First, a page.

For the Irish women's hockey team, 2020 will be a year not to be forgotten with the squad set to make its Olympic debut.
But for County Armagh team members, Bethany and Serena Barr, it will also be significant as it marks the tenth anniversary of their sister's passing.
Charlene Barr, who was born with cystic fibrosis, died at the age of 20.
Before her death, Charlene began raising money to build a school in Uganda - a legacy her family continues.
"Charlene had to drop out of school while she was on the double-lung transplant waiting list," explained Serena.
"She decided: 'If I can't go to school, I want others to be able go to school.'
"But unfortunately, Charlene passed before the school could be built."
Serena added: "Through reading her journals when she died, we as a family knew this wasn't a one-off thing - so we've kept going at what she started."
Since then, the twins and their family have travelled to Uganda on numerous occasions to visit the schools they have been supporting, and have even managed to incorporate their beloved sport.
"We brought hockey to some of the work we were doing in Kampala and to the rural schools," said Bethany.
"Some of them had played hockey before, but some of the others had never seen it.
"But the kids absolutely loved it. They loved the opportunity to try a new sport and to have fun.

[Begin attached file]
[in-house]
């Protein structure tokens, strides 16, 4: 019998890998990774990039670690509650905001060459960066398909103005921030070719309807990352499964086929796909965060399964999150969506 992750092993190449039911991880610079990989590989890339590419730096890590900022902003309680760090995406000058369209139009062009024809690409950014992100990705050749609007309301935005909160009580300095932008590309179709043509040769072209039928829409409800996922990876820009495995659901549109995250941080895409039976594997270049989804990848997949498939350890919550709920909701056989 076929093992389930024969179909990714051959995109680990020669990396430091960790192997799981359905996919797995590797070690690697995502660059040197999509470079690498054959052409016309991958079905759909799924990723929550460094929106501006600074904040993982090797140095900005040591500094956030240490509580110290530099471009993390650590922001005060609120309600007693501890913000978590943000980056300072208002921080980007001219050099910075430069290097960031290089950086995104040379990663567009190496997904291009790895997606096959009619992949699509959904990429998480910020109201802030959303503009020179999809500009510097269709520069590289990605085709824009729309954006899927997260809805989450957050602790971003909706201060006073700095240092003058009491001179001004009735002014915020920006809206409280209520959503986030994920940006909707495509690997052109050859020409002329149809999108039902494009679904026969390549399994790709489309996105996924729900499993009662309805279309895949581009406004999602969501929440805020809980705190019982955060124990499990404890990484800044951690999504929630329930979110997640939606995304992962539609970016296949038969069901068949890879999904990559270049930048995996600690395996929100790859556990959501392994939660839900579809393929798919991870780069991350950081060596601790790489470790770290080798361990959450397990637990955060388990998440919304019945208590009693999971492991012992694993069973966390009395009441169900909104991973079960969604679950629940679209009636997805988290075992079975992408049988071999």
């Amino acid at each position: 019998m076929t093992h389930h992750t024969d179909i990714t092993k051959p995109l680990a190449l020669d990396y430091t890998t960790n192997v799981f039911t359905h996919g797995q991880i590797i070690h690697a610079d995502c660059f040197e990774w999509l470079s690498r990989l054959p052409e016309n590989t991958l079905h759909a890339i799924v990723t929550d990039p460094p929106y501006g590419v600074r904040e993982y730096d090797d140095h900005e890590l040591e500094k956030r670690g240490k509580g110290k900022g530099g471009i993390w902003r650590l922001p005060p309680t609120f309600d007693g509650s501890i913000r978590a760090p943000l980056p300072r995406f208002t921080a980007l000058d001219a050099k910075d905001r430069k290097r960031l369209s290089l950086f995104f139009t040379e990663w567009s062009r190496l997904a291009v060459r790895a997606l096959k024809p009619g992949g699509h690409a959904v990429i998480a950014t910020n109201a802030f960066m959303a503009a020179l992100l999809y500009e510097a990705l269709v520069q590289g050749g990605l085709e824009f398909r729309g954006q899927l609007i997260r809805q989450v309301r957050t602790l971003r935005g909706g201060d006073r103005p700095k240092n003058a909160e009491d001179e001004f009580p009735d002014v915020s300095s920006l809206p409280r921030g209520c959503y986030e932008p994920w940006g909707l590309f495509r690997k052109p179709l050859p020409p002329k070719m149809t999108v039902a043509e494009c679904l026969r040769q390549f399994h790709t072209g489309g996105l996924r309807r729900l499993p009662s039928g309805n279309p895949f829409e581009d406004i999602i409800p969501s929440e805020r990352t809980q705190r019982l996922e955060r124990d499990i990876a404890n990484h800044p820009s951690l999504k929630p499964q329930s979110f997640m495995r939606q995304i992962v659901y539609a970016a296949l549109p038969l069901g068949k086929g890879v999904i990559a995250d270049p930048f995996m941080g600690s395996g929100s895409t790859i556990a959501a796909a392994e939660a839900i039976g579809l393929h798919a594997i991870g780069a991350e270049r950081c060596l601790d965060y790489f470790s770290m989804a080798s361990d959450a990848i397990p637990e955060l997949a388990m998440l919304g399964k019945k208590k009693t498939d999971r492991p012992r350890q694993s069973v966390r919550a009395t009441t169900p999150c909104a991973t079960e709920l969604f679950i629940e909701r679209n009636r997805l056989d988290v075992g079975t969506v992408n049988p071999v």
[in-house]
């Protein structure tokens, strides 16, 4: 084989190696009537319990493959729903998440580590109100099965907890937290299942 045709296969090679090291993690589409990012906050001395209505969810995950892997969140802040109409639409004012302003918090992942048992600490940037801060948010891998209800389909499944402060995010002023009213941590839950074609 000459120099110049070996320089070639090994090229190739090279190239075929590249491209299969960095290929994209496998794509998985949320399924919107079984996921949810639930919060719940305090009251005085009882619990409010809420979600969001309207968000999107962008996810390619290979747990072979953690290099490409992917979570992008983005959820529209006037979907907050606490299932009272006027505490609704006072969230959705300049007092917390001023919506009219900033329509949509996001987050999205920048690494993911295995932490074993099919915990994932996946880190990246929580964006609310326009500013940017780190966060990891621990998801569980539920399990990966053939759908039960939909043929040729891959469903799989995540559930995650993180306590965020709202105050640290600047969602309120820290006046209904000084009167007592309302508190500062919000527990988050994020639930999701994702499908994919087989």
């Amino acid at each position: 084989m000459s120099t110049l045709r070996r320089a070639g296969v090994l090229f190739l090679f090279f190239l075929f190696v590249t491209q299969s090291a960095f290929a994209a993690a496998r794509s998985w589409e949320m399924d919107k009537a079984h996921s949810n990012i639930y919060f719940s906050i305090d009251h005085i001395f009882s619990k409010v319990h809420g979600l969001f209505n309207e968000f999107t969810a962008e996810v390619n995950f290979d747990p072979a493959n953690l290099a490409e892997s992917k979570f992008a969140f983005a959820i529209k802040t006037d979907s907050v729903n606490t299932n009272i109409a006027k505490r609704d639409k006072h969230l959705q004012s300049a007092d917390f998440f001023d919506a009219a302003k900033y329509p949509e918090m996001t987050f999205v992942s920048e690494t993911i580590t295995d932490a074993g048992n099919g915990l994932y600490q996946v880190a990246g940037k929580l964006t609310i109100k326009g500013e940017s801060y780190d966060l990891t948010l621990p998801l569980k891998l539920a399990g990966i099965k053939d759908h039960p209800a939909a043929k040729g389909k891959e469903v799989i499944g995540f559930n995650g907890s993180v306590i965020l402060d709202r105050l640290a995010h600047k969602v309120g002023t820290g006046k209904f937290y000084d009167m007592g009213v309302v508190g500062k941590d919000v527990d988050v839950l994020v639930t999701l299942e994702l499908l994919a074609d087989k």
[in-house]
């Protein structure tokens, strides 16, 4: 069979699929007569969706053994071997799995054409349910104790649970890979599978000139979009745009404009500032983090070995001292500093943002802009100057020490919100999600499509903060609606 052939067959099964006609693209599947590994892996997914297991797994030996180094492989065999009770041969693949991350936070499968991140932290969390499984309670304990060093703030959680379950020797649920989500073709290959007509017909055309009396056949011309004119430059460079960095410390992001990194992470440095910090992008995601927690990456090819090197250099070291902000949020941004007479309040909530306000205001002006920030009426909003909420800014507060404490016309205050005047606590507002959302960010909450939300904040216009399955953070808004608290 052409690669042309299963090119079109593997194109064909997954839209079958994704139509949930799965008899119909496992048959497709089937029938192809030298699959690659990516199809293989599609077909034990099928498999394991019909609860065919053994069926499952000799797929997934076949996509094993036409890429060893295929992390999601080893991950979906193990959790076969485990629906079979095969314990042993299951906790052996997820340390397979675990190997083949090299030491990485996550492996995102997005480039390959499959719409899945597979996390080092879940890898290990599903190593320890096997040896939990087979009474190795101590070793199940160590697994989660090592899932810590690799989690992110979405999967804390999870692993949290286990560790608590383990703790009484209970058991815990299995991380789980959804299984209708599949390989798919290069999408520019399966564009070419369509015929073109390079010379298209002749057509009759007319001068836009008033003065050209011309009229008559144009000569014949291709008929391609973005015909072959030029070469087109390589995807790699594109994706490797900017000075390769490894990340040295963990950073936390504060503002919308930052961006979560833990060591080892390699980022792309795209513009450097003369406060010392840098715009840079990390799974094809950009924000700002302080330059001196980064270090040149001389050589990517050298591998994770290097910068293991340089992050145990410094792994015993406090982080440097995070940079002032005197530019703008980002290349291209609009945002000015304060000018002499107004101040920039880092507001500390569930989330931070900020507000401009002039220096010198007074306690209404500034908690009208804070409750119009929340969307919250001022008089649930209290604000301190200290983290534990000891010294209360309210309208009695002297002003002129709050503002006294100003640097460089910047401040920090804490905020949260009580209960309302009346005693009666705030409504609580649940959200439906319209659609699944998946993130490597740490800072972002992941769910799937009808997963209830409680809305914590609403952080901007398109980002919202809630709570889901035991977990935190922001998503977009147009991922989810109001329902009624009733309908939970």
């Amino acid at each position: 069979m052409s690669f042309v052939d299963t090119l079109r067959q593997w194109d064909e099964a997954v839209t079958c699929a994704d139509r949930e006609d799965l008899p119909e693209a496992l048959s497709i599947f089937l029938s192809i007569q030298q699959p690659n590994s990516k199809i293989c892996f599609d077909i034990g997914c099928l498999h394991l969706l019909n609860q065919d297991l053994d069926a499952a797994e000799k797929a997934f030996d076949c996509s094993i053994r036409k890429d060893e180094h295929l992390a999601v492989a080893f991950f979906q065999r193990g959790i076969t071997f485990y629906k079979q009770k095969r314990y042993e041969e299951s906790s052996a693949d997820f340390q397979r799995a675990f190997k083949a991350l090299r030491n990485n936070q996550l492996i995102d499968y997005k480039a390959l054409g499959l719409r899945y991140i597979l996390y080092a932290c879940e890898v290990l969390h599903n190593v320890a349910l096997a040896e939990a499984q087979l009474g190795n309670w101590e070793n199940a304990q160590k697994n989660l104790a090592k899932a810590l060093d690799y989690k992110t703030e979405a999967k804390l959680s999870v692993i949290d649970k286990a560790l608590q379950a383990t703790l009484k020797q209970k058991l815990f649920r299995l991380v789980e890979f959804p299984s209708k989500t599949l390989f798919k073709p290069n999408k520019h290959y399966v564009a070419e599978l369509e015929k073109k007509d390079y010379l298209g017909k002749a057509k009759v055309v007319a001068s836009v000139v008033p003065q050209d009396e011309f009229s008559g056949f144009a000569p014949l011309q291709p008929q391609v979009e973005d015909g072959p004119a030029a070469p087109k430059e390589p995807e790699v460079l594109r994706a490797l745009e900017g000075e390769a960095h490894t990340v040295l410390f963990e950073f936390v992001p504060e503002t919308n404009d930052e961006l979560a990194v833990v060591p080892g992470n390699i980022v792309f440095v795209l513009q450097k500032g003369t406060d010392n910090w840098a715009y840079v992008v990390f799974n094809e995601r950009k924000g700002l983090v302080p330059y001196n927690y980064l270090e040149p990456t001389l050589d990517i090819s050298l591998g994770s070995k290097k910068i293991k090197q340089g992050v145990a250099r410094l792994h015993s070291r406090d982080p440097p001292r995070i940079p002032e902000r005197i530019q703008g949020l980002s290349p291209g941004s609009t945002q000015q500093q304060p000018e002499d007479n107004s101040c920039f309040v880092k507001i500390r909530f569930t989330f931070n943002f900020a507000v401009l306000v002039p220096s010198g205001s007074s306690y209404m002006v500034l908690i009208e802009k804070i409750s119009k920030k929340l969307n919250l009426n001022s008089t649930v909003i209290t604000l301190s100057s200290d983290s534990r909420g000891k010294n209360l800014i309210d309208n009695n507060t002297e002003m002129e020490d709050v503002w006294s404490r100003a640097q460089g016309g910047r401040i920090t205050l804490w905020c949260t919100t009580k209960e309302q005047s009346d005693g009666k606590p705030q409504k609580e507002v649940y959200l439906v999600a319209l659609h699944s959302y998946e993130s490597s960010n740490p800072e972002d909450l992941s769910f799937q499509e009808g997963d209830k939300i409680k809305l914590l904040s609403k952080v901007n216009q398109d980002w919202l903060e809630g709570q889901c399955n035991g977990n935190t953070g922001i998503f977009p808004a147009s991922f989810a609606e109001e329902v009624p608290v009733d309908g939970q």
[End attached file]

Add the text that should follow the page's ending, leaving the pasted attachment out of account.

"In a lot of cases, the children don't get the chance to just be kids and play, so it's really great to be able to do something that can make that happen."
And when it comes to how the 24 year olds perform on the pitch, they believe a lot comes down to shared experience.
"We love playing beside each other, or in front of each other," said Bethany.
"You just know what the other twin is going to do.
"Maybe it's a twin thing, or maybe it's just because we've played our entire hockey careers together.
"Either way, we're very blessed."
Anyone who watched Ireland's play-off against Canada will know it was a nail-biting affair, right to the bitter end.
But how do the twins cope with the pitchside pressure?
'Steeliness and stubbornness'
"In sport, I think, it's easy to allow your last performance to dictate how you're going to play," said Serena.
"We have it tattooed on our arms and we constantly say it to each other that we are playing for an audience of one, and that's God."
The "steeliness and stubbornness" of their sister Charlene is also a massive inspiration, said Bethany.
"She didn't let any of the difficulties or setbacks in her life hold her back.
"Something we've learned is to face obstacles head on. We're lucky that we can do that together, and that's what gets us through the hard days."